Penn State Beaver was nearly “love at first sight” this summer for newly named chancellor, Jenifer Cushman. Cushman remembers coming through the main entrance the first time, past the pond and geese and up the hill where she could begin to see the classroom buildings. Her first reaction? “It’s a lovely campus,” she said months later. While the campus is beautiful, she said, everything is not all about looks. There’s much more for her to be optimistic about in this new job she began July 1, ending a more than two-year lapse since the last permanent chancellor retired. She said that the campus and the people in it are very welcoming. And it’s those welcoming people that Cushman believes are going to help her lead this campus to the next level. Although quiet at first, Cushman lights up when speaking about different initiatives she has planned. She’s taught German and is passionate about international learning. Penn State Beaver has a large number of international faculty, as
The Roar/Ty Cole
Chancellor Cushman talks to Lion Ambassadors about their experience giving tours to prospective students.
well as some international students, but Cushman would like to build upon that. She has the idea of Beaver students doing projects with other students around the world. Cushman’s friendly personality fits well with Beaver’s small, tight-knit community, almost like a family. Having most recently served as dean of Ohio University’s Zanesville regional campus, Cushman has a love for small campuses. She said small
campuses are “able to provide better personal support for each student.” One of her first tasks was to meet with faculty, staff and students. Cushman has met with different clubs and organizations throughout the semester. During her visit with resident assistants and coordinators in Harmony Hall, Cushman asked about their hometowns and favorite hobbies. She did the same in a meeting with Lion Ambassadors, asking
what they liked about the campus and what could be improved. “I thought she was very down to earth,” said senior Allison Crouse, who attended the Harmony Hall meeting. Crouse said Cushman came across as someone she could reach out to because she’s approachable. “I like how she wants to connect to the students and that’s something Penn State Beaver needs to make it an even better campus,” Crouse said.
Instructor leaves industry to join IST faculty EVAN M. PINCHOT Staff Writer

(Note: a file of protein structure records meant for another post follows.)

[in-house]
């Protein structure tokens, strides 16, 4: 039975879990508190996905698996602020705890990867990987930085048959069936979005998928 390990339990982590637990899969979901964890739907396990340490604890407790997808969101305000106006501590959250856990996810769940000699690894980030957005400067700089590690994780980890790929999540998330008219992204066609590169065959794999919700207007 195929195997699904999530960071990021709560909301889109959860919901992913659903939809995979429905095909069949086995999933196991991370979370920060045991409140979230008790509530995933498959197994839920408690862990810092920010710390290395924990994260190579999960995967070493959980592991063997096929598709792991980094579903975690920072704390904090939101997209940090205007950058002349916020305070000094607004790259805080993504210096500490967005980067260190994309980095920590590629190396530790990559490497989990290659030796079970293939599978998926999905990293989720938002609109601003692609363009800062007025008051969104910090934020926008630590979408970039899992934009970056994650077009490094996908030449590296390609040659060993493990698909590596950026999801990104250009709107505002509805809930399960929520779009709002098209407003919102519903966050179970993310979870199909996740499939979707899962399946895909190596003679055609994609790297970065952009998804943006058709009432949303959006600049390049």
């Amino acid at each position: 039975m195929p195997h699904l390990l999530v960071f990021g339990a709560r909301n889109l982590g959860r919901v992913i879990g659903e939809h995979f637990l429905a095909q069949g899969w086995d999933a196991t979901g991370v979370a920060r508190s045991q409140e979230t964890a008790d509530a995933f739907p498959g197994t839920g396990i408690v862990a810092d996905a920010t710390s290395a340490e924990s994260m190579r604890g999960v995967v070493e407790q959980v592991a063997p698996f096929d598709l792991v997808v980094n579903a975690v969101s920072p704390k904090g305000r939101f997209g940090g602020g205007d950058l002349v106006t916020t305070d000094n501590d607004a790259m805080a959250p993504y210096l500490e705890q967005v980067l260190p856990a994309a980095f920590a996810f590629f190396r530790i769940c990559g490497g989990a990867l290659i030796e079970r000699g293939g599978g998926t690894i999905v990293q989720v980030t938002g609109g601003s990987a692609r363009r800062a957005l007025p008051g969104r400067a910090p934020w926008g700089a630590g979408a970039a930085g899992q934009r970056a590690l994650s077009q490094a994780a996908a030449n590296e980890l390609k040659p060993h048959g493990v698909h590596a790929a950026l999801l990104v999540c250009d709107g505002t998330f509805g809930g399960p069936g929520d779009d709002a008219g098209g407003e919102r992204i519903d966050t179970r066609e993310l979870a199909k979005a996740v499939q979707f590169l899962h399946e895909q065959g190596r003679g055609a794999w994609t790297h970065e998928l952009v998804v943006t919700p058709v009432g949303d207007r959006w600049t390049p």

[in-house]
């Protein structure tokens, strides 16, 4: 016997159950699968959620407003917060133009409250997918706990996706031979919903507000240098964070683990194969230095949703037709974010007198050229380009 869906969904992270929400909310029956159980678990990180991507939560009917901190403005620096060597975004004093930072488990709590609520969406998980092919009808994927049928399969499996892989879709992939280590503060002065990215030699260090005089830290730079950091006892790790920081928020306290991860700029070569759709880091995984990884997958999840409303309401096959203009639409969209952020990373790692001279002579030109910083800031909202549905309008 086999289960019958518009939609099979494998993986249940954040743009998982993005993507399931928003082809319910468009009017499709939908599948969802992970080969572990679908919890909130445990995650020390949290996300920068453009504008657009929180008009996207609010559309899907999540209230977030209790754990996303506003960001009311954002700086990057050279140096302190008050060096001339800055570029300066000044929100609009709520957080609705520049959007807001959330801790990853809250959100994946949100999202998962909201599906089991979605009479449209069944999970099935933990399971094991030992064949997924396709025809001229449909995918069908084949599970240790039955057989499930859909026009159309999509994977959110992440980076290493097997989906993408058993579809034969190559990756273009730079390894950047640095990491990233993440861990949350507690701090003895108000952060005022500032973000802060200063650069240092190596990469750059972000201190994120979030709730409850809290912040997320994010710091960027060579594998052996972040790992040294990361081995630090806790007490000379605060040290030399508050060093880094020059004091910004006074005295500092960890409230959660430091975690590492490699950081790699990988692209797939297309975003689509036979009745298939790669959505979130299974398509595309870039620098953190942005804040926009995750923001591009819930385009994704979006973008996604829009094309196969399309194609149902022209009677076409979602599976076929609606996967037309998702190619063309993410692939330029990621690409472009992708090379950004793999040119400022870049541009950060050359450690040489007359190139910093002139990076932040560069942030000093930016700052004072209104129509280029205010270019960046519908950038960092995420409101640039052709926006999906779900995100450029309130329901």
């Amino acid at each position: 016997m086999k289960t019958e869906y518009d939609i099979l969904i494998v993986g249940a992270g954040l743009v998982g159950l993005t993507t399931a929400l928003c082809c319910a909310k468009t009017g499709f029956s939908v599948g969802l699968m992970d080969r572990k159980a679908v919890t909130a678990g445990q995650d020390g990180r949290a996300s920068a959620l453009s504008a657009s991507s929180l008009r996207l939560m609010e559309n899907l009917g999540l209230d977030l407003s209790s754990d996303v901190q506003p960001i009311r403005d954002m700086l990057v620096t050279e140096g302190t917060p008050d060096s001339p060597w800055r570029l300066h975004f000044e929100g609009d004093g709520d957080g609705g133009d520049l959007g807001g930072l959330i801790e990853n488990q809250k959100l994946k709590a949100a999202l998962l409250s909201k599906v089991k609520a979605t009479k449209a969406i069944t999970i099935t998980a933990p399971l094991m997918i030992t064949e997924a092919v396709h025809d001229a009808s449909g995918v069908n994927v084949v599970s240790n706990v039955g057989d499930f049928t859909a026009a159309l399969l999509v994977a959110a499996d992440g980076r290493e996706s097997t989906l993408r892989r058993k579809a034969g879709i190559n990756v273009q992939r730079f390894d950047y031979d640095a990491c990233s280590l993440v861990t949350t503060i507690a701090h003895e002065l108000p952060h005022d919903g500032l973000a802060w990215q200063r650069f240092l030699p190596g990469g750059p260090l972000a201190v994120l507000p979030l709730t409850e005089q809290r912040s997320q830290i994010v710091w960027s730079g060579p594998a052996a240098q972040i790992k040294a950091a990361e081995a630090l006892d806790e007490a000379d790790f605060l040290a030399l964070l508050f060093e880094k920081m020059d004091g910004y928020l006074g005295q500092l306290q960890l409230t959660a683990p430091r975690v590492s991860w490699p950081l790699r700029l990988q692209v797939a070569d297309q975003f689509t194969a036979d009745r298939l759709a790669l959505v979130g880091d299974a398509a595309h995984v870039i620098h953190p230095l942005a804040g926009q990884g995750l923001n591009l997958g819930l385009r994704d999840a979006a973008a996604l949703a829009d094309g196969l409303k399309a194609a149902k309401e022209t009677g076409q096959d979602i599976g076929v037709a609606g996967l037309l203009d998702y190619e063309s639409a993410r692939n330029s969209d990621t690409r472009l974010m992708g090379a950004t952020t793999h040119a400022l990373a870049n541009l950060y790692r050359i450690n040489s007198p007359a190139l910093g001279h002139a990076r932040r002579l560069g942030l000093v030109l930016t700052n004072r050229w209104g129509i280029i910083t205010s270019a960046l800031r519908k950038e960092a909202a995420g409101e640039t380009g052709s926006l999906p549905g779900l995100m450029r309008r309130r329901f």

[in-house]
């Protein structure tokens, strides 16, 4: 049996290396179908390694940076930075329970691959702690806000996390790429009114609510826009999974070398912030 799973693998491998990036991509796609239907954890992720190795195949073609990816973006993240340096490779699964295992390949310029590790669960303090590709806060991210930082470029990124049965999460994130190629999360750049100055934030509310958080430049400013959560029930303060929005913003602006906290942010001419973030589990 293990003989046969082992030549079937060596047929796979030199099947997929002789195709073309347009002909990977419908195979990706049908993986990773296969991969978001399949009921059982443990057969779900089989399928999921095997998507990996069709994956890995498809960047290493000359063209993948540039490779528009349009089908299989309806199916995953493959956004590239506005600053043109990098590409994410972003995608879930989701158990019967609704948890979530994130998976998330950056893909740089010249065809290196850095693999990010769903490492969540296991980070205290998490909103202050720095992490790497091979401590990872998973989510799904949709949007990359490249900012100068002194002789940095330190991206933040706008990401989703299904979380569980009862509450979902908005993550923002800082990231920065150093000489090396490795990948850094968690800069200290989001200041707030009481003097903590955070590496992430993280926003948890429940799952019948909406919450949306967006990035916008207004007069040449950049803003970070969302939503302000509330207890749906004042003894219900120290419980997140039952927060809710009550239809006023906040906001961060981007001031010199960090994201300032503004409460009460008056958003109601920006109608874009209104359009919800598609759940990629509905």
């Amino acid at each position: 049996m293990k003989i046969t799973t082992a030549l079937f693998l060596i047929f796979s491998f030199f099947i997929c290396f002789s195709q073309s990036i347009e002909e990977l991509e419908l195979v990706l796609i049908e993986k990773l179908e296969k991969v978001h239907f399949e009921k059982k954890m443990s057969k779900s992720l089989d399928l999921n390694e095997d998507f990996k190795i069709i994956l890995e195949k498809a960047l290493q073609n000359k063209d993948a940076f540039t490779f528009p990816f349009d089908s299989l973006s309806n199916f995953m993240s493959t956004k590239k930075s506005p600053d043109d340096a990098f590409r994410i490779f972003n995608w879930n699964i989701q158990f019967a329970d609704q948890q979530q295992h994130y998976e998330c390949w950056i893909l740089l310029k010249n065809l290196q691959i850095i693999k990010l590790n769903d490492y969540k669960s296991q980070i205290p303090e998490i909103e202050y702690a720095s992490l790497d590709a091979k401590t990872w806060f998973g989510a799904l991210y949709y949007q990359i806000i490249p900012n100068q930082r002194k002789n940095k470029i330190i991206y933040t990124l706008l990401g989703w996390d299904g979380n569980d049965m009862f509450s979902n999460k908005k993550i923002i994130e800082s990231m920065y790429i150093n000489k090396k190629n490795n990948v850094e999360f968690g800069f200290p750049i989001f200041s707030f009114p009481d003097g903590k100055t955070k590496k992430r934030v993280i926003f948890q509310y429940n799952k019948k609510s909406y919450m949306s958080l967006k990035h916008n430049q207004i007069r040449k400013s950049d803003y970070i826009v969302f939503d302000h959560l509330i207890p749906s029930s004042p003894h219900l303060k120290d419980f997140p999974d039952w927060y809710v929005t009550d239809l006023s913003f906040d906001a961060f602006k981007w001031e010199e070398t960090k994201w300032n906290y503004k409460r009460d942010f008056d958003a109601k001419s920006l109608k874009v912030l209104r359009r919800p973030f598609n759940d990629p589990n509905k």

Penn State Beaver has welcomed a new faculty member, Ashu Kumar, to the IST department this fall and he is feeling right at home. Kumar has been in a corporate setting for years and looks to make his transition to academic life a smooth one. Kumar, instructor in Information Sciences and Technology, has made a big change from the corporate world to his new job at Penn State Beaver. He has worked for companies such as Mylan Pharmaceutical, but now looks forward to teaching at Penn
State Beaver full time. Kumar admits it’s a big change for him. “Because what I was doing is nothing like what I am doing now, it was like a new career for me.” Kumar has been an adjunct faculty member here since 2014, and he’s also taught for a year in New Delhi. He said that he likes teaching and that when the full time position was open he thought, “It would be fun.” Carey McDougall, director of Academic Affairs, said the campus hired Kumar “because of his teaching and industry experience that matches well with the IST program needs.” Kumar has worked with McDougall and other campus officials to
develop the recently launched Lion's Den competition, similar to TV’s Shark Tank, which encourages students to develop a new product to pitch to a panel of judges. “He is already excelling and I believe he will continue to excel,” McDougall said in an email to The Roar. “Instructor Kumar is innovative and responsive in continually improving his pedagogy.” Kumar said he is happy to be here full time. “I am much more connected with students,” says Kumar. He likes this, and thinks that he can use his experience from his corporate jobs to help prepare students for the work ahead of them.
The Roar/Chris Rotondo
IST Instructor Ashu Kumar
Cushman said she is looking forward to getting to know even more students and understanding what they like about Penn State Beaver and any concerns they have. The chancellor position became vacant after longtime Chancellor Gary Keefer retired in 2014 after being diagnosed with ALS, also known as Lou Gehrig’s disease. Keefer died in December 2015. Former Director of Academic Affairs Donna Kuga postponed her own planned 2014 retirement to become interim chancellor, a role she held until she retired in January. Director of Academic Affairs Carey McDougall replaced Kuga. She said she enjoyed her time as interim chancellor, but was anxious to show Cushman around. Cushman said she wants to develop a vision to keep Penn State Beaver growing and to stand out. Her first step is to connect with the community and industry nearby to establish relationships for student internships, jobs and scholarships. McDougall said Cushman values everyone’s ideas, experiences and input. “She wants to be a community player and get involved.”